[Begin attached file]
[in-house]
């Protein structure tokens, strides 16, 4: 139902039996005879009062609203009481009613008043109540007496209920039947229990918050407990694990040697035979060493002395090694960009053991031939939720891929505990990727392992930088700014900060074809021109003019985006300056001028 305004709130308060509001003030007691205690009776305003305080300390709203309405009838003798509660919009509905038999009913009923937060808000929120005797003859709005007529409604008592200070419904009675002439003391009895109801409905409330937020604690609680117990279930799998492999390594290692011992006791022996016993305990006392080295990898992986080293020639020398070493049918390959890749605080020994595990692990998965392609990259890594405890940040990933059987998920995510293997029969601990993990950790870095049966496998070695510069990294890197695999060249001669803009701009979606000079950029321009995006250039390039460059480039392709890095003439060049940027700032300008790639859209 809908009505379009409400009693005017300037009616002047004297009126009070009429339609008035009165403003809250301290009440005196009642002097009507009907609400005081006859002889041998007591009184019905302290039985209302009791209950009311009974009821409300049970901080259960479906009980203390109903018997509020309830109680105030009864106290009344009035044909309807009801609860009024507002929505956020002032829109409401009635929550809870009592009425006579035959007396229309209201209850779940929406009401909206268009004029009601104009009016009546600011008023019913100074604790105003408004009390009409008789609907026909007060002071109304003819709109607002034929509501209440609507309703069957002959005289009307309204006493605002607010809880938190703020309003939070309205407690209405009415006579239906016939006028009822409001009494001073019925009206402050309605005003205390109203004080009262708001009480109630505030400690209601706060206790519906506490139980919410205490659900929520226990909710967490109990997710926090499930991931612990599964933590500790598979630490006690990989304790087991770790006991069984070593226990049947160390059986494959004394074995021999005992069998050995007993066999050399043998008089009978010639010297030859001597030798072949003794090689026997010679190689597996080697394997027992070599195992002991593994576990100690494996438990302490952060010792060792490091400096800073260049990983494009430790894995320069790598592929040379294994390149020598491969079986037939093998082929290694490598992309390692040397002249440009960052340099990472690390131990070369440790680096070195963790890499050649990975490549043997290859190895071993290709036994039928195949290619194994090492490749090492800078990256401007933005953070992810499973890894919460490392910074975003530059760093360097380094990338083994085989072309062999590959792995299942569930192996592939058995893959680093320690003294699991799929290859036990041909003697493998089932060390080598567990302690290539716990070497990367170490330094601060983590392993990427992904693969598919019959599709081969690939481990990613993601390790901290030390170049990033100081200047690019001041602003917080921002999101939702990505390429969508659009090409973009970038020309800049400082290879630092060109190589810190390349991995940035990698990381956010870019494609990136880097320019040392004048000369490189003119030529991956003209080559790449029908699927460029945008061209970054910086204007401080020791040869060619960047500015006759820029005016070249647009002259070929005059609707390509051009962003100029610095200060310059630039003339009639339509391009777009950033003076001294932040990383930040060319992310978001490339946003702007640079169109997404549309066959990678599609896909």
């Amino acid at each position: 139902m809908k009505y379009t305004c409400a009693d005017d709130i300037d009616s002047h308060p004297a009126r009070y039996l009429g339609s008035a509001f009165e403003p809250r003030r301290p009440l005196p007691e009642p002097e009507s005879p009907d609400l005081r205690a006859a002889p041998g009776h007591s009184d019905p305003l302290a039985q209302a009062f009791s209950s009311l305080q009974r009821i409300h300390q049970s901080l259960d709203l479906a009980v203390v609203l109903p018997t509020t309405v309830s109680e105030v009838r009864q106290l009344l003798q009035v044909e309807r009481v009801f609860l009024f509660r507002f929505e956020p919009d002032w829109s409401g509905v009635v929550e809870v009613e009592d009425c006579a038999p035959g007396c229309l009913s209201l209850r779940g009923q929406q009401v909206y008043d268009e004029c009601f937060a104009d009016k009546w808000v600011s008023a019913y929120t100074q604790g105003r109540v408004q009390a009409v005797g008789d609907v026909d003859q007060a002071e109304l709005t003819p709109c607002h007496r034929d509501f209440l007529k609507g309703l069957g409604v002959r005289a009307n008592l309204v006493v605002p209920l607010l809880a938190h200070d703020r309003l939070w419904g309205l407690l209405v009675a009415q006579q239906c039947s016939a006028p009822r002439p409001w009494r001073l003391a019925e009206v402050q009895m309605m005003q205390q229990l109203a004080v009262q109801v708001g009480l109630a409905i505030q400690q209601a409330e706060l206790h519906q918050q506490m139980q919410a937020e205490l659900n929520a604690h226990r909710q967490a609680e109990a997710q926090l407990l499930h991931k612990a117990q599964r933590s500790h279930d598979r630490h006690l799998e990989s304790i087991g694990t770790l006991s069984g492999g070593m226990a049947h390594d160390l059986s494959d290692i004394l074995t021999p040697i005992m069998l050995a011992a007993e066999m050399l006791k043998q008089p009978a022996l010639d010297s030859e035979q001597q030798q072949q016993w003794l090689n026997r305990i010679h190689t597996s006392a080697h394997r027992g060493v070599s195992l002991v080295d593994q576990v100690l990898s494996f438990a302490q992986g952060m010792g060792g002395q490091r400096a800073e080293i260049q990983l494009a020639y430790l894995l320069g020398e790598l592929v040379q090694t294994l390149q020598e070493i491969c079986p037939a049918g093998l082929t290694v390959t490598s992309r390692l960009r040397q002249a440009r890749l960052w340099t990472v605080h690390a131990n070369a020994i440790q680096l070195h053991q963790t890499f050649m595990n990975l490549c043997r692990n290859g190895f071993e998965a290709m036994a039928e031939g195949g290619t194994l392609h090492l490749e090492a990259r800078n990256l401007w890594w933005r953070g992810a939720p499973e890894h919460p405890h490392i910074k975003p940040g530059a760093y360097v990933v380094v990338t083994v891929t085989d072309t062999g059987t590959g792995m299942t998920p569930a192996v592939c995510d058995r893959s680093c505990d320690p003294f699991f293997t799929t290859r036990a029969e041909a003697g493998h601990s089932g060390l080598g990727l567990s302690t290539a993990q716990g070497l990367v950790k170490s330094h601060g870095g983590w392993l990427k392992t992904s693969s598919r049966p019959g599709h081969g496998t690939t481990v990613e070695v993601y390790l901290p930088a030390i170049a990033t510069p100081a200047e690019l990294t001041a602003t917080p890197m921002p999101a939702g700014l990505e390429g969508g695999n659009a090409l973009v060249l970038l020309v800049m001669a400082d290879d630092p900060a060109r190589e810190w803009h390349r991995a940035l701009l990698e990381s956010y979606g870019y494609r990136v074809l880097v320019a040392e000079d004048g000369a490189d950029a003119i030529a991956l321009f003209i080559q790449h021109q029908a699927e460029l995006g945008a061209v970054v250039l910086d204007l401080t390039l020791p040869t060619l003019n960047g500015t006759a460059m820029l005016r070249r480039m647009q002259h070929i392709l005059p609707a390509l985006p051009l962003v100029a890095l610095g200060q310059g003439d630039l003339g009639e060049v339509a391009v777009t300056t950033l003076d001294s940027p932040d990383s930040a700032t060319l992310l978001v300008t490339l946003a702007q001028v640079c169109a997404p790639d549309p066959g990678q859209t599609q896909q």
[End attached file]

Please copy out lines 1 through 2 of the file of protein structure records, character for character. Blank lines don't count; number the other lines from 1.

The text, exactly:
[in-house]
């Protein structure tokens, strides 16, 4: 139902039996005879009062609203009481009613008043109540007496209920039947229990918050407990694990040697035979060493002395090694960009053991031939939720891929505990990727392992930088700014900060074809021109003019985006300056001028 305004709130308060509001003030007691205690009776305003305080300390709203309405009838003798509660919009509905038999009913009923937060808000929120005797003859709005007529409604008592200070419904009675002439003391009895109801409905409330937020604690609680117990279930799998492999390594290692011992006791022996016993305990006392080295990898992986080293020639020398070493049918390959890749605080020994595990692990998965392609990259890594405890940040990933059987998920995510293997029969601990993990950790870095049966496998070695510069990294890197695999060249001669803009701009979606000079950029321009995006250039390039460059480039392709890095003439060049940027700032300008790639859209 809908009505379009409400009693005017300037009616002047004297009126009070009429339609008035009165403003809250301290009440005196009642002097009507009907609400005081006859002889041998007591009184019905302290039985209302009791209950009311009974009821409300049970901080259960479906009980203390109903018997509020309830109680105030009864106290009344009035044909309807009801609860009024507002929505956020002032829109409401009635929550809870009592009425006579035959007396229309209201209850779940929406009401909206268009004029009601104009009016009546600011008023019913100074604790105003408004009390009409008789609907026909007060002071109304003819709109607002034929509501209440609507309703069957002959005289009307309204006493605002607010809880938190703020309003939070309205407690209405009415006579239906016939006028009822409001009494001073019925009206402050309605005003205390109203004080009262708001009480109630505030400690209601706060206790519906506490139980919410205490659900929520226990909710967490109990997710926090499930991931612990599964933590500790598979630490006690990989304790087991770790006991069984070593226990049947160390059986494959004394074995021999005992069998050995007993066999050399043998008089009978010639010297030859001597030798072949003794090689026997010679190689597996080697394997027992070599195992002991593994576990100690494996438990302490952060010792060792490091400096800073260049990983494009430790894995320069790598592929040379294994390149020598491969079986037939093998082929290694490598992309390692040397002249440009960052340099990472690390131990070369440790680096070195963790890499050649990975490549043997290859190895071993290709036994039928195949290619194994090492490749090492800078990256401007933005953070992810499973890894919460490392910074975003530059760093360097380094990338083994085989072309062999590959792995299942569930192996592939058995893959680093320690003294699991799929290859036990041909003697493998089932060390080598567990302690290539716990070497990367170490330094601060983590392993990427992904693969598919019959599709081969690939481990990613993601390790901290030390170049990033100081200047690019001041602003917080921002999101939702990505390429969508659009090409973009970038020309800049400082290879630092060109190589810190390349991995940035990698990381956010870019494609990136880097320019040392004048000369490189003119030529991956003209080559790449029908699927460029945008061209970054910086204007401080020791040869060619960047500015006759820029005016070249647009002259070929005059609707390509051009962003100029610095200060310059630039003339009639339509391009777009950033003076001294932040990383930040060319992310978001490339946003702007640079169109997404549309066959990678599609896909």